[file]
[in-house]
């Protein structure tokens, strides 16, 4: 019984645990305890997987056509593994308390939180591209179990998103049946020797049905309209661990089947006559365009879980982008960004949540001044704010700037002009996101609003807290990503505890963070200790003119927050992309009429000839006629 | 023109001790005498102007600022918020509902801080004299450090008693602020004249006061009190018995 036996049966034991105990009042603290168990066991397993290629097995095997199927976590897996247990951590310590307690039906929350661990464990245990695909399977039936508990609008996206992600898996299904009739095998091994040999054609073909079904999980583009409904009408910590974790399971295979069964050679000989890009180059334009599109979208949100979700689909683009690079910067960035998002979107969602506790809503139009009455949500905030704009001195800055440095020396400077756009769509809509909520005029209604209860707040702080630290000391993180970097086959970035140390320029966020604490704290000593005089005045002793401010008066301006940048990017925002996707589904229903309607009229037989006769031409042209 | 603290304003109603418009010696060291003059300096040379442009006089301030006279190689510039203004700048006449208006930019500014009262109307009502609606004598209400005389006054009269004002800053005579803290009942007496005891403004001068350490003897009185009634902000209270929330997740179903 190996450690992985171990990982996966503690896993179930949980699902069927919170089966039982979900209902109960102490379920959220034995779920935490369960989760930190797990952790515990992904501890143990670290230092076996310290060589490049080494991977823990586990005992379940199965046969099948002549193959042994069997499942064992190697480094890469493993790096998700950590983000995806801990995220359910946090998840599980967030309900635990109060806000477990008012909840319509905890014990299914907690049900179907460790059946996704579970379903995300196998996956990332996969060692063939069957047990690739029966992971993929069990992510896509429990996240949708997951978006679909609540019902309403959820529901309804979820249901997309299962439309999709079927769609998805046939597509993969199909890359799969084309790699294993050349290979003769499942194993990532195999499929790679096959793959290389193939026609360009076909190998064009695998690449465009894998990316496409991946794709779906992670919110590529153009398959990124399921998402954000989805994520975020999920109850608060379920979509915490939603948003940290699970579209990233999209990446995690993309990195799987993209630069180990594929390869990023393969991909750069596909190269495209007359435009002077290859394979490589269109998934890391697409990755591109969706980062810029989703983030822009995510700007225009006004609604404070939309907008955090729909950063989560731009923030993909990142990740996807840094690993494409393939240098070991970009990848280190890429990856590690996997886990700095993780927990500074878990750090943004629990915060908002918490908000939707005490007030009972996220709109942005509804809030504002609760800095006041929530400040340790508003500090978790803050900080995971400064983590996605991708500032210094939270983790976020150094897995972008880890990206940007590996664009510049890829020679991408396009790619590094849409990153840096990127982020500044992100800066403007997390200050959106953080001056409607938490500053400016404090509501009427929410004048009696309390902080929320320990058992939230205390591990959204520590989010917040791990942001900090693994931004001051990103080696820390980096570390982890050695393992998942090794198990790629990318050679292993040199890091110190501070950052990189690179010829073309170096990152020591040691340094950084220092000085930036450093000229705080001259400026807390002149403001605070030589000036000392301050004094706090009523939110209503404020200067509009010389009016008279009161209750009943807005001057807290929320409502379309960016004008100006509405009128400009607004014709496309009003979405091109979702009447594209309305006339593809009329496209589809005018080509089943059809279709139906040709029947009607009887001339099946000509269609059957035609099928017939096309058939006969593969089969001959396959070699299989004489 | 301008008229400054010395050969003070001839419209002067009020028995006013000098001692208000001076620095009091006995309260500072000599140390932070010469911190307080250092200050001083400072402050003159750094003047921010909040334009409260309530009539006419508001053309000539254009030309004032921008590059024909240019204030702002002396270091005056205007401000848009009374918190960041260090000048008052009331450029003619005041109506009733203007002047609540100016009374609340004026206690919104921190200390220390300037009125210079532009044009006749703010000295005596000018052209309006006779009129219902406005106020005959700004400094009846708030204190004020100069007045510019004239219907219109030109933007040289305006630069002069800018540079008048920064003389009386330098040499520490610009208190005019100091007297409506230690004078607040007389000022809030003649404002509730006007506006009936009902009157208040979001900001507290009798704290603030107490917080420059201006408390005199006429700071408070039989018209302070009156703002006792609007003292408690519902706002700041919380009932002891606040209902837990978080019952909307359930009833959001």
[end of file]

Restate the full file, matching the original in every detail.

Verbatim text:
[in-house]
């Protein structure tokens, strides 16, 4: 019984645990305890997987056509593994308390939180591209179990998103049946020797049905309209661990089947006559365009879980982008960004949540001044704010700037002009996101609003807290990503505890963070200790003119927050992309009429000839006629 | 023109001790005498102007600022918020509902801080004299450090008693602020004249006061009190018995 036996049966034991105990009042603290168990066991397993290629097995095997199927976590897996247990951590310590307690039906929350661990464990245990695909399977039936508990609008996206992600898996299904009739095998091994040999054609073909079904999980583009409904009408910590974790399971295979069964050679000989890009180059334009599109979208949100979700689909683009690079910067960035998002979107969602506790809503139009009455949500905030704009001195800055440095020396400077756009769509809509909520005029209604209860707040702080630290000391993180970097086959970035140390320029966020604490704290000593005089005045002793401010008066301006940048990017925002996707589904229903309607009229037989006769031409042209 | 603290304003109603418009010696060291003059300096040379442009006089301030006279190689510039203004700048006449208006930019500014009262109307009502609606004598209400005389006054009269004002800053005579803290009942007496005891403004001068350490003897009185009634902000209270929330997740179903 190996450690992985171990990982996966503690896993179930949980699902069927919170089966039982979900209902109960102490379920959220034995779920935490369960989760930190797990952790515990992904501890143990670290230092076996310290060589490049080494991977823990586990005992379940199965046969099948002549193959042994069997499942064992190697480094890469493993790096998700950590983000995806801990995220359910946090998840599980967030309900635990109060806000477990008012909840319509905890014990299914907690049900179907460790059946996704579970379903995300196998996956990332996969060692063939069957047990690739029966992971993929069990992510896509429990996240949708997951978006679909609540019902309403959820529901309804979820249901997309299962439309999709079927769609998805046939597509993969199909890359799969084309790699294993050349290979003769499942194993990532195999499929790679096959793959290389193939026609360009076909190998064009695998690449465009894998990316496409991946794709779906992670919110590529153009398959990124399921998402954000989805994520975020999920109850608060379920979509915490939603948003940290699970579209990233999209990446995690993309990195799987993209630069180990594929390869990023393969991909750069596909190269495209007359435009002077290859394979490589269109998934890391697409990755591109969706980062810029989703983030822009995510700007225009006004609604404070939309907008955090729909950063989560731009923030993909990142990740996807840094690993494409393939240098070991970009990848280190890429990856590690996997886990700095993780927990500074878990750090943004629990915060908002918490908000939707005490007030009972996220709109942005509804809030504002609760800095006041929530400040340790508003500090978790803050900080995971400064983590996605991708500032210094939270983790976020150094897995972008880890990206940007590996664009510049890829020679991408396009790619590094849409990153840096990127982020500044992100800066403007997390200050959106953080001056409607938490500053400016404090509501009427929410004048009696309390902080929320320990058992939230205390591990959204520590989010917040791990942001900090693994931004001051990103080696820390980096570390982890050695393992998942090794198990790629990318050679292993040199890091110190501070950052990189690179010829073309170096990152020591040691340094950084220092000085930036450093000229705080001259400026807390002149403001605070030589000036000392301050004094706090009523939110209503404020200067509009010389009016008279009161209750009943807005001057807290929320409502379309960016004008100006509405009128400009607004014709496309009003979405091109979702009447594209309305006339593809009329496209589809005018080509089943059809279709139906040709029947009607009887001339099946000509269609059957035609099928017939096309058939006969593969089969001959396959070699299989004489 | 301008008229400054010395050969003070001839419209002067009020028995006013000098001692208000001076620095009091006995309260500072000599140390932070010469911190307080250092200050001083400072402050003159750094003047921010909040334009409260309530009539006419508001053309000539254009030309004032921008590059024909240019204030702002002396270091005056205007401000848009009374918190960041260090000048008052009331450029003619005041109506009733203007002047609540100016009374609340004026206690919104921190200390220390300037009125210079532009044009006749703010000295005596000018052209309006006779009129219902406005106020005959700004400094009846708030204190004020100069007045510019004239219907219109030109933007040289305006630069002069800018540079008048920064003389009386330098040499520490610009208190005019100091007297409506230690004078607040007389000022809030003649404002509730006007506006009936009902009157208040979001900001507290009798704290603030107490917080420059201006408390005199006429700071408070039989018209302070009156703002006792609007003292408690519902706002700041919380009932002891606040209902837990978080019952909307359930009833959001």